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Towards a more sustainable electronics industry

​CEA-Leti, a CEA Tech institute, is gradually shifting over to more sustainable practices. We sat down for a three-question interview with Thomas Ernst and Léa Di Cioccio, who lead the institute's scientific research programs.

Published on 21 August 2020

1) CEA-Leti now has its own environmental policy. What inspired it?

Even though we didn't have a formal policy, we had been working to make our practices more sustainable for a long time. At first, the kinds of environmental choices we were making were more out of common sense than part of a clear sustainability plan of any kind. We had taken steps to reduce the use of resources like critical metals and lower energy consumption throughout the product lifecycle, from manufacturing to use to recycling or reconditioning. But, with growing concerns about climate change and other environmental issues, it was time to put our sustainability policy down in writing.

The digital industries alone account for around 10% of total worldwide energy consumption and 4% of greenhouse gas emissions. That's twice the greenhouse gas emissions of the civil aviation industry. And that figure could double within five years. So, it was time.


2) What is CEA-Leti doing on the ground to reduce its environmental impacts?

Increasingly, the environmental impacts of digital technology are making headlines. On the other hand, the digital industries are also playing a very major role in the energy transition, enabling transformation in areas like transportation, smart heating, smart grids, distributed renewable energy production, multi-energy grids, and more powerful and efficient computing solutions.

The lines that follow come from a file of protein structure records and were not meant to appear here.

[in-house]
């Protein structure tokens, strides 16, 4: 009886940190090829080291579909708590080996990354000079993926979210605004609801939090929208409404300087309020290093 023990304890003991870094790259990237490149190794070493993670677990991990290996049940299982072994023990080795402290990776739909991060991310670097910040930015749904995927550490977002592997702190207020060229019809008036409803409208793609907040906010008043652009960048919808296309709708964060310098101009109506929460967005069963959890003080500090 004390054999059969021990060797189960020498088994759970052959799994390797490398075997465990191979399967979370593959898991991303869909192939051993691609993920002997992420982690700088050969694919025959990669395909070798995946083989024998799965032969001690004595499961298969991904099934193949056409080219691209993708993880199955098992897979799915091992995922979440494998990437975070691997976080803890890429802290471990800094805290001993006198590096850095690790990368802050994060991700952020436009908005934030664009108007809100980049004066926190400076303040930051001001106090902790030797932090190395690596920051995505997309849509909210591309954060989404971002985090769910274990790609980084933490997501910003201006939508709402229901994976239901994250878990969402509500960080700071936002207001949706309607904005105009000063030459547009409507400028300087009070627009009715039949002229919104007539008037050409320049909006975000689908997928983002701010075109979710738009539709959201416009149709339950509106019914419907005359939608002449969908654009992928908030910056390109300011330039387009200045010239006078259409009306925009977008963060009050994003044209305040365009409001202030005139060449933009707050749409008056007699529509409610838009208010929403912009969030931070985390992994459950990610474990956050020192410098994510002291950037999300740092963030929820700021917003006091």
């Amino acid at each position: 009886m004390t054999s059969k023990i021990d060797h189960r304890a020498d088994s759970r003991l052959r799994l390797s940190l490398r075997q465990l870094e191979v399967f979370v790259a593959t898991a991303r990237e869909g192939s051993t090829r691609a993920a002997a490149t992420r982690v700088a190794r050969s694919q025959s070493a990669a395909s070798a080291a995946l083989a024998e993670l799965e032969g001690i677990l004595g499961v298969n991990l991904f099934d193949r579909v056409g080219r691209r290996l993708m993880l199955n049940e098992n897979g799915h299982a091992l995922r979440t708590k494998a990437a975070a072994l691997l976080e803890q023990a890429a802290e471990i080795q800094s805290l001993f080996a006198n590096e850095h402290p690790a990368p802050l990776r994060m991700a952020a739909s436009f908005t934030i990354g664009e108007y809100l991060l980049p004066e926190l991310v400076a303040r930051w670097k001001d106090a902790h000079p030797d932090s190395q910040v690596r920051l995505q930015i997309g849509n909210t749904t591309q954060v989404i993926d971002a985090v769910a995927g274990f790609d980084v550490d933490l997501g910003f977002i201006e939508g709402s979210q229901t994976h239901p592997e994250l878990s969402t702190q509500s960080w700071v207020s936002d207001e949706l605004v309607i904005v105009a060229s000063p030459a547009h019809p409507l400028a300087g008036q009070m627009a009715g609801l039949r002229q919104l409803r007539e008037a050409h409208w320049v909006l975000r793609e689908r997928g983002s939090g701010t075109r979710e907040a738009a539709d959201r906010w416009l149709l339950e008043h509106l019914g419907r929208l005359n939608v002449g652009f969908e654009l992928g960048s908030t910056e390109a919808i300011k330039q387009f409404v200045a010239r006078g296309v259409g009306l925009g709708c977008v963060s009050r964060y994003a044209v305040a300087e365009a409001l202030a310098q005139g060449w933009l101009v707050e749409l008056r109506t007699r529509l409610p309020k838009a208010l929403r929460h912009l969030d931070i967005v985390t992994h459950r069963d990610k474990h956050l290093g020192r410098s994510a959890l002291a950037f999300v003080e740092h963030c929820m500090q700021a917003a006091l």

But we want to do even more. Our policy includes things like developing solutions to reduce the amount of critical materials used to manufacture electronics, and making electronic devices more energy efficient. Our research covers the entire value chain, from processes like thin layer and atomic layer deposition, etching, transfer, and local deposition of new materials to energy efficiency, with very low power and energy harvesting solutions. We also strive to use as little water as possible in our own processes and have set up processes to recycle the waste silicon from our cleanrooms.


3) Are you working on this alone or with partners?

We are working with local partners on certain aspects. For example, we are collaborating with CEA-Liten, a CEA Tech institute, on battery lifecycle analysis, an area they are experts in. We are also engaged in the NEED for IoT project, which we set up with Grenoble-Alpes University as part of a grant proposal for the national Idex program to develop organizations and technologies that support sustainable nanoelectronics, most notably by reducing the use of or finding alternatives to the critical materials used in key IoT devices like sensors, memory, optronics, and spintronics. Under the NEED for IoT project, we are developing research methods and advanced technology demonstrators for IoT devices and their components. An economic analysis including acceptability and sustainability is part of every new solution we consider developing.

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